# Lie algebra, free

over a ring $R$

A Lie algebra $L = L(X)$ over $R$ in which one can distinguish a free generating set $X$, a mapping from which into an arbitrary algebra $G$ over $R$ can be be extended to a homomorphism from $L$ into $G$. The cardinality of $X$ completely determines $L$ and is called its rank. A free Lie algebra is a free $R$-module (for bases of it see Basic commutator). A subalgebra $M$ of a free Lie algebra over a field is itself a free Lie algebra (Shirshov's theorem, [1]). If $R = \mathbf{Z}$, then this is true only under the condition that $L/M$ is a free Abelian group [2]. The finitely-generated subalgebras of a free Lie algebra over a field form a sublattice of the lattice of all subalgebras [3]. W. Magnus [4] established canonical connections between free Lie algebras and both free groups and free associative algebras.

#### References

 [1] A.I. Shirshov, "Subalgebras of free Lie algebras" Mat. Sb. , 33 : 2 (1953) pp. 441–452 (In Russian) [2] E. Witt, "Die Unterringe der freien Lieschen Ringe" Math. Z. , 64 (1956) pp. 195–216 [3] G.P. Kukin, "Intersection of subalgebras of a free Lie algebra" Algebra and Logic , 16 (1977) pp. 387–394 Algebra i Logika , 16 (1977) pp. 577–587 [4] W. Magnus, "Ueber Beziehungen zwischen höheren Kommutatoren" J. Reine Angew. Math. , 177 (1937) pp. 105–115 [5] Yu.A. Bakhturin, "Identical relations in Lie algebras" , VNU , Utrecht (1987) (Translated from Russian)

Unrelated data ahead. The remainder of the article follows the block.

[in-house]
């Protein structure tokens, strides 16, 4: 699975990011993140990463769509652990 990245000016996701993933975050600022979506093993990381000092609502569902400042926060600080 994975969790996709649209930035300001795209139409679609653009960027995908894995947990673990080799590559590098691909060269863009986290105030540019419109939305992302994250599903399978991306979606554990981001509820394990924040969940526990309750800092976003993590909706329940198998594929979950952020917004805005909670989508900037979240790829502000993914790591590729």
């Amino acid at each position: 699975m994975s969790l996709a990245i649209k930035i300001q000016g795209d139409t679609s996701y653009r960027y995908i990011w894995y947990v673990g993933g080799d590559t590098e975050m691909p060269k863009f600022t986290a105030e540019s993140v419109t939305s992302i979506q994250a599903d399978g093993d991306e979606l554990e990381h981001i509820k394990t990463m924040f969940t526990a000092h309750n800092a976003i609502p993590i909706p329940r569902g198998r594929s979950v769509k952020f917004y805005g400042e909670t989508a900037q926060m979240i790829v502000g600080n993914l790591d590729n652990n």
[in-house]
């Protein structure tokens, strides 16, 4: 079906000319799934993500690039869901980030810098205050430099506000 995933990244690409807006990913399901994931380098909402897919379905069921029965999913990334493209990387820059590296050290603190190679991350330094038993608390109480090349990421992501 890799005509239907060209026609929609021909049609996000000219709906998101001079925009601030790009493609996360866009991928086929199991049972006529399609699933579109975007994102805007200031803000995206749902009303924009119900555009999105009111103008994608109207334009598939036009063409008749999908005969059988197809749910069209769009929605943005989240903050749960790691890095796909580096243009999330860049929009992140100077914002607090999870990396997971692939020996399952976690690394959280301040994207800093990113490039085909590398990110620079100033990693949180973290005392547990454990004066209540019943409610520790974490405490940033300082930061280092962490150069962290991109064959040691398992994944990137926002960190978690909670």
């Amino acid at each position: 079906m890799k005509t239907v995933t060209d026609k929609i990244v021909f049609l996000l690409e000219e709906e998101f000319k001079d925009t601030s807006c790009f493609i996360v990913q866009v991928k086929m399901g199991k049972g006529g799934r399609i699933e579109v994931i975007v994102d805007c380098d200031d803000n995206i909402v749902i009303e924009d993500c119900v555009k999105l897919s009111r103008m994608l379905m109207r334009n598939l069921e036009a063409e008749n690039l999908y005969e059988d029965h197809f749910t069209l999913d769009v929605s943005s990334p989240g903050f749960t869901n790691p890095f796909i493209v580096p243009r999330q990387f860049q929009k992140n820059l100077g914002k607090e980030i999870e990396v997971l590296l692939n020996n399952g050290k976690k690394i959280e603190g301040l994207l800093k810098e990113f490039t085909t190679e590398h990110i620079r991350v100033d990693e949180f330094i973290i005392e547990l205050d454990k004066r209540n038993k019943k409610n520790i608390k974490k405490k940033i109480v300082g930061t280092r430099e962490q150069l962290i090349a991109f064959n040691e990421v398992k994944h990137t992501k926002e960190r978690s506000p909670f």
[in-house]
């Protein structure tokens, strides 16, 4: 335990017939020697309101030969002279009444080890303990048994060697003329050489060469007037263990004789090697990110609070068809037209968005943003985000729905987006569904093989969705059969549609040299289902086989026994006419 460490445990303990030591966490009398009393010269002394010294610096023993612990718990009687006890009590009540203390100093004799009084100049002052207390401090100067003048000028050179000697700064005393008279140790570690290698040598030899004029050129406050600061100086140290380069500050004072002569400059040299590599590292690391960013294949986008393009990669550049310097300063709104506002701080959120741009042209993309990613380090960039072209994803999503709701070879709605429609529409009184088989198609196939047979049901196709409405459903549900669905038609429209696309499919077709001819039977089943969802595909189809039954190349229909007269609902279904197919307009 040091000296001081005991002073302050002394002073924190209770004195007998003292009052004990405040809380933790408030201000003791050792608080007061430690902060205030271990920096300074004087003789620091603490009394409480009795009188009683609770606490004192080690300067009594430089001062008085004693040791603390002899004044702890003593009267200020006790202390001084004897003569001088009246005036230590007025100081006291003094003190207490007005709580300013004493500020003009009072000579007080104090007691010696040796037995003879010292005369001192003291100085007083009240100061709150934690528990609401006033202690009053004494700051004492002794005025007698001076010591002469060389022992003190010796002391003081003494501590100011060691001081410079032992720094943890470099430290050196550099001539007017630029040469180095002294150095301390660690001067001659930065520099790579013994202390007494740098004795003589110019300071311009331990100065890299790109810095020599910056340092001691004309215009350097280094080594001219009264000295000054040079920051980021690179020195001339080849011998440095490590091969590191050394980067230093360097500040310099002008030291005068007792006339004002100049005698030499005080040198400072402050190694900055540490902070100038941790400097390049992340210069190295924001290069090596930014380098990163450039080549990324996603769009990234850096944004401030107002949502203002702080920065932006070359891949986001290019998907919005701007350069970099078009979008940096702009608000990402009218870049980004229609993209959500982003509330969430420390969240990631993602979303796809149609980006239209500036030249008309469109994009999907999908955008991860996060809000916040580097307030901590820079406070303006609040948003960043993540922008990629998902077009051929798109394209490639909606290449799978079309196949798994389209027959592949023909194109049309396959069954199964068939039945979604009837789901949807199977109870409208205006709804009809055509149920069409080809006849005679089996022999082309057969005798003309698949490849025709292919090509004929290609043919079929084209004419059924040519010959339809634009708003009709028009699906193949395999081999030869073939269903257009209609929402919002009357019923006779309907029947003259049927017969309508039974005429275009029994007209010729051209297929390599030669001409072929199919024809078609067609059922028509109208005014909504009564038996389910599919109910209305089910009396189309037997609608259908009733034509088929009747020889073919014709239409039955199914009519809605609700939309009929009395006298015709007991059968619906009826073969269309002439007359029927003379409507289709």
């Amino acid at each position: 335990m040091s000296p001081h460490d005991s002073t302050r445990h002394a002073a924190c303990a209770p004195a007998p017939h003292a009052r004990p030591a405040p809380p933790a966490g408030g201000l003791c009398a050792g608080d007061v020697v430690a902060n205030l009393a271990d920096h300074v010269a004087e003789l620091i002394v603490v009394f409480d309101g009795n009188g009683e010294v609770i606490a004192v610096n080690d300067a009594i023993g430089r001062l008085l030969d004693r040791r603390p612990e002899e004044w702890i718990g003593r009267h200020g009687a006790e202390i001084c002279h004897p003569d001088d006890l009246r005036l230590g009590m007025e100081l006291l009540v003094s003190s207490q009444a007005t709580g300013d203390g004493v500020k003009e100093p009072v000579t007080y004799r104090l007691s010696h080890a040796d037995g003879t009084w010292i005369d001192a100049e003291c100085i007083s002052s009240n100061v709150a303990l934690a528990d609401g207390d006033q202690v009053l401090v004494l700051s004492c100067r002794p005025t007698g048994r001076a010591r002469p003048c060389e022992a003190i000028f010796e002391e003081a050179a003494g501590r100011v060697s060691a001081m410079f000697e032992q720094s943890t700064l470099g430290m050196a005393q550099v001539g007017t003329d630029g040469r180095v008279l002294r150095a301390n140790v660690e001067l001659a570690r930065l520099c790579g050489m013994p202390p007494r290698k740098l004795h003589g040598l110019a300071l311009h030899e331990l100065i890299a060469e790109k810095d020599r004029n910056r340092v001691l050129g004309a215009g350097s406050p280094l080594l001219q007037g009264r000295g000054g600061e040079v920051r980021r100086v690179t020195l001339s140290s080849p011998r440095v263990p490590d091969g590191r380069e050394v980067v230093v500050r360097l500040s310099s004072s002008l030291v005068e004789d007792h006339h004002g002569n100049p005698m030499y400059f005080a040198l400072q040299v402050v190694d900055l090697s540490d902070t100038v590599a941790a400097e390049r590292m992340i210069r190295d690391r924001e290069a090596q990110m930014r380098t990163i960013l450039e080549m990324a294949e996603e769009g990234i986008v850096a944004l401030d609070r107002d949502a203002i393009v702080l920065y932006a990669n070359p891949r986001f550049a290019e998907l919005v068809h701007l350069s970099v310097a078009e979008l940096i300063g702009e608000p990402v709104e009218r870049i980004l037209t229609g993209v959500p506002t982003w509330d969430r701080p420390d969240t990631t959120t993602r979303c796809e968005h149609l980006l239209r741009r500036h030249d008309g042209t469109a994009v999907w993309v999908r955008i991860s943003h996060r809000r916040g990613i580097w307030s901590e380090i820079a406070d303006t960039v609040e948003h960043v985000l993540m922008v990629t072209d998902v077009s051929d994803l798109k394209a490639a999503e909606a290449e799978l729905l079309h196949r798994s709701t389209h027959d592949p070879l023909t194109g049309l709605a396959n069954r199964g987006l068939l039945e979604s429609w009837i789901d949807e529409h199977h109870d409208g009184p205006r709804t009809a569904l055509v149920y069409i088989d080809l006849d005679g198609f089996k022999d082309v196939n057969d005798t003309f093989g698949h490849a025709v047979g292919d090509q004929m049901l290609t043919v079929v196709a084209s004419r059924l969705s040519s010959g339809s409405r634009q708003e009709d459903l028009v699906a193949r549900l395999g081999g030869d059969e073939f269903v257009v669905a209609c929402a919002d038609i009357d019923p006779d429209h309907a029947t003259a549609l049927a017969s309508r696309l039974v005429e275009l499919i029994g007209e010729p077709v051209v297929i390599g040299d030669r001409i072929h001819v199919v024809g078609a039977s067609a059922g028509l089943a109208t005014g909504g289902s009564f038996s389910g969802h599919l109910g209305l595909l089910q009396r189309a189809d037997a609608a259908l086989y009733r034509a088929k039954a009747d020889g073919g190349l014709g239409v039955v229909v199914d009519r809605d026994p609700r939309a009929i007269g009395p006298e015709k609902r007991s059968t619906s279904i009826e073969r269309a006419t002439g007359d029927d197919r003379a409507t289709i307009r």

To construct $L(X)$ one can start from the free associative algebra $A(X)$ generated by $X$, which is made into a Lie algebra $A(X)$ by taking as Lie product $[a,b] = a \cdot b - b \cdot a$. Then $L(X)$ is the Lie subalgebra of $A(X)$ generated by $X$, and $A(X)$ is the universal enveloping algebra of $A(X)$.
In case $R$ is a field of characteristic 0, more precise results on which elements of $A(X)$ belong to $L(X)$ are given by the Specht–Wever theorem and the Friedrichs theorem, respectively. The first one says that a homogeneous element $a$ of degree $m$ belongs to $L(X)$ if and only if $\sigma(a) = ma$, where $\sigma$ is the linear mapping defined by $$\sigma(x_1 \ldots x_m) = [\ldots[x_1,x_2],\ldots, x_m]$$ for $x_i \in X$. Friedrichs' theorem says for the case of finite $X$ that $a \in A(X)$ belongs to $L(X)$ if and only if $\delta(a) = 1 \otimes a + a \otimes 1$, where $\delta : A(X) \rightarrow A(X) \otimes A(X)$ is the homomorphism defined by $\delta : x \mapsto 1 \otimes x + x \otimes 1$ for $x \in X$.